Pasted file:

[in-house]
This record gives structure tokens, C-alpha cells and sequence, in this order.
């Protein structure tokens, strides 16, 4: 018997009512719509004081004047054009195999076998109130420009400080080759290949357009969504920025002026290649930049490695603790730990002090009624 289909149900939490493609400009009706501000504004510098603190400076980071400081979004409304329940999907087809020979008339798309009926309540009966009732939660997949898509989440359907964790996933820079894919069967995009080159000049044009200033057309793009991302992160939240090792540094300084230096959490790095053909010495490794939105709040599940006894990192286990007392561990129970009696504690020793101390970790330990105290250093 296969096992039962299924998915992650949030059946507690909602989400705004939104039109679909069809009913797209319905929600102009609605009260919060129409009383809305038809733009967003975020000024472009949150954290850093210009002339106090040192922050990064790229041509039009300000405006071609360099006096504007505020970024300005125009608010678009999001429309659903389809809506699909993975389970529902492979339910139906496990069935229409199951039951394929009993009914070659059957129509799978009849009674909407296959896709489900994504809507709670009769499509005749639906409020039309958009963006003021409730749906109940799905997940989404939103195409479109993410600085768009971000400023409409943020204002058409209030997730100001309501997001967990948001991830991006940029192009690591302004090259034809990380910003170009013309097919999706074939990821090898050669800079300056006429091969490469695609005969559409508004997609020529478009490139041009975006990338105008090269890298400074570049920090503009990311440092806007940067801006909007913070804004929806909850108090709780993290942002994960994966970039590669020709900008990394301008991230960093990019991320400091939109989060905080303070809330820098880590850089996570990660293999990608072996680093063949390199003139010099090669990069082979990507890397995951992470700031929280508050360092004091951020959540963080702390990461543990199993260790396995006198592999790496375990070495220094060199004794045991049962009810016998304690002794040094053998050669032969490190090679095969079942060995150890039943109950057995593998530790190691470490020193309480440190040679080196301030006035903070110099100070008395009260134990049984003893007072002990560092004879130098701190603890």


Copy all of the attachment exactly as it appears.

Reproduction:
[in-house]
This record gives structure tokens, C-alpha cells and sequence, in this order.
């Protein structure tokens, strides 16, 4: 018997009512719509004081004047054009195999076998109130420009400080080759290949357009969504920025002026290649930049490695603790730990002090009624 289909149900939490493609400009009706501000504004510098603190400076980071400081979004409304329940999907087809020979008339798309009926309540009966009732939660997949898509989440359907964790996933820079894919069967995009080159000049044009200033057309793009991302992160939240090792540094300084230096959490790095053909010495490794939105709040599940006894990192286990007392561990129970009696504690020793101390970790330990105290250093 296969096992039962299924998915992650949030059946507690909602989400705004939104039109679909069809009913797209319905929600102009609605009260919060129409009383809305038809733009967003975020000024472009949150954290850093210009002339106090040192922050990064790229041509039009300000405006071609360099006096504007505020970024300005125009608010678009999001429309659903389809809506699909993975389970529902492979339910139906496990069935229409199951039951394929009993009914070659059957129509799978009849009674909407296959896709489900994504809507709670009769499509005749639906409020039309958009963006003021409730749906109940799905997940989404939103195409479109993410600085768009971000400023409409943020204002058409209030997730100001309501997001967990948001991830991006940029192009690591302004090259034809990380910003170009013309097919999706074939990821090898050669800079300056006429091969490469695609005969559409508004997609020529478009490139041009975006990338105008090269890298400074570049920090503009990311440092806007940067801006909007913070804004929806909850108090709780993290942002994960994966970039590669020709900008990394301008991230960093990019991320400091939109989060905080303070809330820098880590850089996570990660293999990608072996680093063949390199003139010099090669990069082979990507890397995951992470700031929280508050360092004091951020959540963080702390990461543990199993260790396995006198592999790496375990070495220094060199004794045991049962009810016998304690002794040094053998050669032969490190090679095969079942060995150890039943109950057995593998530790190691470490020193309480440190040679080196301030006035903070110099100070008395009260134990049984003893007072002990560092004879130098701190603890």